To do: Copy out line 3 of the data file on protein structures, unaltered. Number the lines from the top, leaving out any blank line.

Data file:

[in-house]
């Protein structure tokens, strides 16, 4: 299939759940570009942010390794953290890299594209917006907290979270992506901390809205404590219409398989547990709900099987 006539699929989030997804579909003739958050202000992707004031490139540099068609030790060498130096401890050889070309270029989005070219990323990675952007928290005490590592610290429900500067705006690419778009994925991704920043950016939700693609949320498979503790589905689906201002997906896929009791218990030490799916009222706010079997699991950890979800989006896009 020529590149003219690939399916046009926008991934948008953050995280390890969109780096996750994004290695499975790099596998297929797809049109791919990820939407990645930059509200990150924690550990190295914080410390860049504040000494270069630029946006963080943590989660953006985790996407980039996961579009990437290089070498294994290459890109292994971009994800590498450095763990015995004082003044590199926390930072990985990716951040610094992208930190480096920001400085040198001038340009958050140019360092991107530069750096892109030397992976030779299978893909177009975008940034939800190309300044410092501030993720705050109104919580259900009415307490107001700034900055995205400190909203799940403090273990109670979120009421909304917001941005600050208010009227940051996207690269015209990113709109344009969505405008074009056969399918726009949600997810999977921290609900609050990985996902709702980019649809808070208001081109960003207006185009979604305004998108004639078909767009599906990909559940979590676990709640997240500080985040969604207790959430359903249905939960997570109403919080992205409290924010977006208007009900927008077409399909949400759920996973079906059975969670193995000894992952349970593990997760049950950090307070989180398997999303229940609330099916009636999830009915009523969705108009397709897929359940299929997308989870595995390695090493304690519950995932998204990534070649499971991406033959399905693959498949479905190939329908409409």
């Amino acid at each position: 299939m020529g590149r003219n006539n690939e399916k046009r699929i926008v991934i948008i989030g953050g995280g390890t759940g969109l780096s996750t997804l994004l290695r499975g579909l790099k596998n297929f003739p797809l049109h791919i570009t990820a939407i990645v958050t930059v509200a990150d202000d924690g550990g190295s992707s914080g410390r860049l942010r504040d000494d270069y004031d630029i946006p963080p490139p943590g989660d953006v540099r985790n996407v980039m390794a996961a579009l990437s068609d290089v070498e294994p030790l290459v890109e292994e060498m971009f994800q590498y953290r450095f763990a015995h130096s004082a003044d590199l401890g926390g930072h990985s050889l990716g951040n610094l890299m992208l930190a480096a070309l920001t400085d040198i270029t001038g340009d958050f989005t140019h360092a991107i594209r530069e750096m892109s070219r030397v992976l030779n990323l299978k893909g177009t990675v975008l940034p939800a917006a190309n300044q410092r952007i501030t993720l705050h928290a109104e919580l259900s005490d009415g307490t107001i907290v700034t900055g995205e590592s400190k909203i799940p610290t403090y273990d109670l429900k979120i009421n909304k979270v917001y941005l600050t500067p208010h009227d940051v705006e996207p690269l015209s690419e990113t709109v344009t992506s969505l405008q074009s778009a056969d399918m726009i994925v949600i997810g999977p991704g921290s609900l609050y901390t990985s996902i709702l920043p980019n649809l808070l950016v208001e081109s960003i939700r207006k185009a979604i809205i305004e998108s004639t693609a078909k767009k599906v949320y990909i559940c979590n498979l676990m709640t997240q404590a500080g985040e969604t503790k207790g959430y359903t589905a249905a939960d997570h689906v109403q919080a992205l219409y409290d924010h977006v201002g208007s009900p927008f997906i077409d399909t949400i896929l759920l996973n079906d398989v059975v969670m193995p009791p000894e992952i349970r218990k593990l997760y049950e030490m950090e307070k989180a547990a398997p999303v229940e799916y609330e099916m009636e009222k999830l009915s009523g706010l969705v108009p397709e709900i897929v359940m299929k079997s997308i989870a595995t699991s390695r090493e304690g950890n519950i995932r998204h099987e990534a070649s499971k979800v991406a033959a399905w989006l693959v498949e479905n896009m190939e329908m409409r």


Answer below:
């Amino acid at each position: 299939m020529g590149r003219n006539n690939e399916k046009r699929i926008v991934i948008i989030g953050g995280g390890t759940g969109l780096s996750t997804l994004l290695r499975g579909l790099k596998n297929f003739p797809l049109h791919i570009t990820a939407i990645v958050t930059v509200a990150d202000d924690g550990g190295s992707s914080g410390r860049l942010r504040d000494d270069y004031d630029i946006p963080p490139p943590g989660d953006v540099r985790n996407v980039m390794a996961a579009l990437s068609d290089v070498e294994p030790l290459v890109e292994e060498m971009f994800q590498y953290r450095f763990a015995h130096s004082a003044d590199l401890g926390g930072h990985s050889l990716g951040n610094l890299m992208l930190a480096a070309l920001t400085d040198i270029t001038g340009d958050f989005t140019h360092a991107i594209r530069e750096m892109s070219r030397v992976l030779n990323l299978k893909g177009t990675v975008l940034p939800a917006a190309n300044q410092r952007i501030t993720l705050h928290a109104e919580l259900s005490d009415g307490t107001i907290v700034t900055g995205e590592s400190k909203i799940p610290t403090y273990d109670l429900k979120i009421n909304k979270v917001y941005l600050t500067p208010h009227d940051v705006e996207p690269l015209s690419e990113t709109v344009t992506s969505l405008q074009s778009a056969d399918m726009i994925v949600i997810g999977p991704g921290s609900l609050y901390t990985s996902i709702l920043p980019n649809l808070l950016v208001e081109s960003i939700r207006k185009a979604i809205i305004e998108s004639t693609a078909k767009k599906v949320y990909i559940c979590n498979l676990m709640t997240q404590a500080g985040e969604t503790k207790g959430y359903t589905a249905a939960d997570h689906v109403q919080a992205l219409y409290d924010h977006v201002g208007s009900p927008f997906i077409d399909t949400i896929l759920l996973n079906d398989v059975v969670m193995p009791p000894e992952i349970r218990k593990l997760y049950e030490m950090e307070k989180a547990a398997p999303v229940e799916y609330e099916m009636e009222k999830l009915s009523g706010l969705v108009p397709e709900i897929v359940m299929k079997s997308i989870a595995t699991s390695r090493e304690g950890n519950i995932r998204h099987e990534a070649s499971k979800v991406a033959a399905w989006l693959v498949e479905n896009m190939e329908m409409r």